About the Authors

The authors are research fellows at ORF-Mumbai. Ramanath Jha is Distinguished Fellow; Sayli Udas-Mankikar is Senior Fellow; Ameya Pimpalkhare is Associate Fellow; Renita D’Souza is Associate Fellow; and Aditi Ratho is Junior Fellow.


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[3] Prasanna K. Mohanty, Financing Cities in India: Municipal Reforms, Fiscal Accountability and Urban Infrastructure (Sage Publications, 2016), 44.

[4]“A Macro View,” Municipal Finance Matters: India Municipal Finance Report, National Institute of Public Finance and Policy, August 2011, 35.

[5] M. Govinda Rao, “Property Tax System in India: Problems and Prospects of Reform Report,” National Institute of Public Finance and Policy, January 2013, 12.

[6] Press Trust of India, “60% of India’s population to live in cities by 2050: government”, Livemint, July 27, 2016.

[7] “Metro Rail Policy 2017”, Ministry of Housing and Urban Affairs, Government of India, 2017.

[8] Press Information Bureau, Ministry of Housing and Urban Affairs, “Metro projects in India- Rapid Strides in Urban transport & Mobility”, Press Information Bureau, Government of India, February 16, 2019.

[9] HT Correspondent, “Delhi Metro’s Phase-IV project cleared after a two-year delay”, Hindustan Times, December 20, 2018.

[10] PTI, “MMRDA jurisdiction to expand, Mumbai Metro Operations Corp to be set up”, Times of India, November 21, 2018; Mehul R Thakkar, “Dahisar metro extension work to begin in December 2017”, The Asian Age, February 25, 2017; Manthan Mehta, “Mira-Bhayander to be connected with Metro”, Times of India, February 25, 2017.

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[15] Reporter, “SIA for metro’s Kakkanad extension to begin soon”, The Hindu, November 21, 2016; M P Praveen, “KMRL sets sights on Aluva to Angamaly metro corridor”, October 11, 2017.

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[22] Sunita Narain, “Mindless Metro Debate”, Down to Earth, September 21, 2018.

[23] Press Information Bureau, Ministry of Housing and Urban Affairs, “More than 664 Kms of Metro Rail Projects in 15 Cities Presently Under Implementation, while more than 515 Kms of Metro Line Operational in India: Hardeep Puri”, Press Information Bureau, Government of India, October 29, 2018.

[24]Moushumi Das Gupta, “Delhi Metro fares hiked, ticket prices to go up again in October”, Hindustan Times, May 8, 2017.

[25] Atishi Marlena, “Why is Centre insisting on hiking Delhi Metro fares?”, Indian Express, October 9, 2017.

[26] Mehul R Thakkar, “New fare fixation body formed to look into fare revision of Mumbai Metro”, DNA, February 8, 2019.

[27]“Metro Railway (Operation Maintenance) Act 2002”, Ministry of Housing and Urban Affairs, Government of India, 2002.

[28]Report on The Technical Group On Urban Housing Shortage (2012-2017), Ministry of Housing and Urban Poverty Alleviation, Government of India, September 2012, accessed 4 April 2019; OnNovember 15, 2017, Minister of Housing and Urban Affairs, Shri Hardeep Singh Suri said that the estimate of urban housing shortagehas been revised downwards to 10 million units from the 2012 projection of 18.78 million. 

[29] Renita D’souza, “Housing poverty in urban India: The failures of past and current strategies and the need for a new blueprint”, ORF Occasional Paper 187, 1 March 2019, accessed 24 March 2019,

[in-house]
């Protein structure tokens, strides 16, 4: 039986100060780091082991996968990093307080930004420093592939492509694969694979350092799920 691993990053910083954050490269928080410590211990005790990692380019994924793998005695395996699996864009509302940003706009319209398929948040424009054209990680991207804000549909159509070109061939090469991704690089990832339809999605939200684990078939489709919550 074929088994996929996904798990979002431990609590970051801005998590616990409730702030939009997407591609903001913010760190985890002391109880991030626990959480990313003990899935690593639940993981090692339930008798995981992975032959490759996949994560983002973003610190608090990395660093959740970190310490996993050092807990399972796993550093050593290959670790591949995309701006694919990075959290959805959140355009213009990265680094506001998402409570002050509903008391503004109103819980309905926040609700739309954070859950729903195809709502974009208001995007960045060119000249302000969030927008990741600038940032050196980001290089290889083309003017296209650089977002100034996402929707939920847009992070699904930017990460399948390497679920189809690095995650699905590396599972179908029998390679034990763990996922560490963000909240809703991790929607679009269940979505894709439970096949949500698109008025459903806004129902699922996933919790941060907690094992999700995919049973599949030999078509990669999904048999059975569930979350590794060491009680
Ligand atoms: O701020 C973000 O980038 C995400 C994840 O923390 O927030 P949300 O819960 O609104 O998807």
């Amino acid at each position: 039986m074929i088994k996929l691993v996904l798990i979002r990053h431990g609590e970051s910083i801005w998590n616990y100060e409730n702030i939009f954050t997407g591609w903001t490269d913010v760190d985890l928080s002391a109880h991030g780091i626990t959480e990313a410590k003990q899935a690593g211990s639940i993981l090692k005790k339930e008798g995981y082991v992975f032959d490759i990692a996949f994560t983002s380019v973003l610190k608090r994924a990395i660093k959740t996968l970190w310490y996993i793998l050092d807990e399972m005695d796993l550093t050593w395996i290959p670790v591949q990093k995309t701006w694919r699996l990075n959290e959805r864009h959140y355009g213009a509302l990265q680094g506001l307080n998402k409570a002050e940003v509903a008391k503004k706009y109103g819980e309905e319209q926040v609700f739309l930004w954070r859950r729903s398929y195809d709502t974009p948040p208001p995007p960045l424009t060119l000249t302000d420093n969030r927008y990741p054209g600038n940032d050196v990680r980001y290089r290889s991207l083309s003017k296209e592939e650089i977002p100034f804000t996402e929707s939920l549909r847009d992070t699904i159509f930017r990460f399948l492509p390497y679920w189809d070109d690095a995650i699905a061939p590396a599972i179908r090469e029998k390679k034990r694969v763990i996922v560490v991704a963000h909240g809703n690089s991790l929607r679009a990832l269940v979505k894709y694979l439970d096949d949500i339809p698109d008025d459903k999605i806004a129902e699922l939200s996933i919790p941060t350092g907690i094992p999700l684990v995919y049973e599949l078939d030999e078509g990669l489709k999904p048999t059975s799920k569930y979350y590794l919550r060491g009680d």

[30] Ibid.

[31]Chandrima Das, Ashish Karamchandani and Johan Thuard, State of the Low-Income Housing Finance Market 2018, May 2018, accessed 29 March 2019; Shreya Deb, “Housing for all: There’s a lot to be built”, The Hindu Business Line, 9 July 2017.

[32]Chandrima Das, Ashish Karamchandani and Johan Thuard, op.cit

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[35]Rina Chandran, “India’s ‘locked up’ land is enough to build housing for all, experts say”, The website of ET Realty, 14 June 2017, accessed 17 March 2019; Shanu, “Monetising Land Banks Of Government Agencies Will Make Housing Affordable In India”, Proptiger (website), 29 August 2016, accessed 23 March 2019.

[36]Chandrima Das, Ashish Karamchandani and Johan Thuard, op.cit

[37]Shanu, “Rental Yield is Abysmally Low in India,” The website of Makaan IQ , 9 June 2016, accessed 23 October 2018; India Infrastructure Report 2018: Making Housing Affordable (IDFC Institute, June 2018), accessed 15 March 2019.

[38]Chandrima Das, Ashish Karamchandani and Johan Thuard, op.cit

[39]Jonathan Colmer, op.cit. Ejaz Ghani, op.cit.

[40]Sangeeth Sugathan and Nivedita Jayaram, “Housing for All’ Means Nothing for India’s Migrant Workers”, the Wire, 11 February 2018, accessed 25 March 2019.

[41] Renita D’Souza, op.cit.

[42]Chandrima Das, Ashish Karamchandani and Johan Thuard, op.cit

[43] Renita D’Souza, op.cit.

[44]Rana Kapoor, “Here’s How We Can Make Social Impact Investing Really Take Off In India”, HuffPost (Blog), 14 October 2016, accessed 17 March 2019.

[45] Renita D’Souza, op.cit.

[46] “Deendayal Antyodana Yojana-National Urban Livelihoods Mission,” Mahaswayam, Accessed April 19, 2019

[47] “National Policy for Skill Development and Entrepreneurship”, Ministry of Skill Development and Entrepreneurship, 2015, pg.2

[48] “Employment through Skills Training & Placement (Revised Operational Guidelines),” Ministry of Housing and Urban affairs, 2018, Pg.5

[49] Ibid., Pg. 5

[50] Ibid.

[51] Ibid.

[52] “Pradhan Mantri Kaushal Vikas Yojana (Guidelines)”, Ministry of Skill Development and Entrepreneurship, 2016-2020, Pg.5

[53] Ibid.

[54] Ibid.

[55] “Dashboard,” Mahaswayam, Accessed April 10, 2019

[56] “Annual Report 2017-2018,” Maharashtra State Skill Development Society, Accessed April 4, 2019.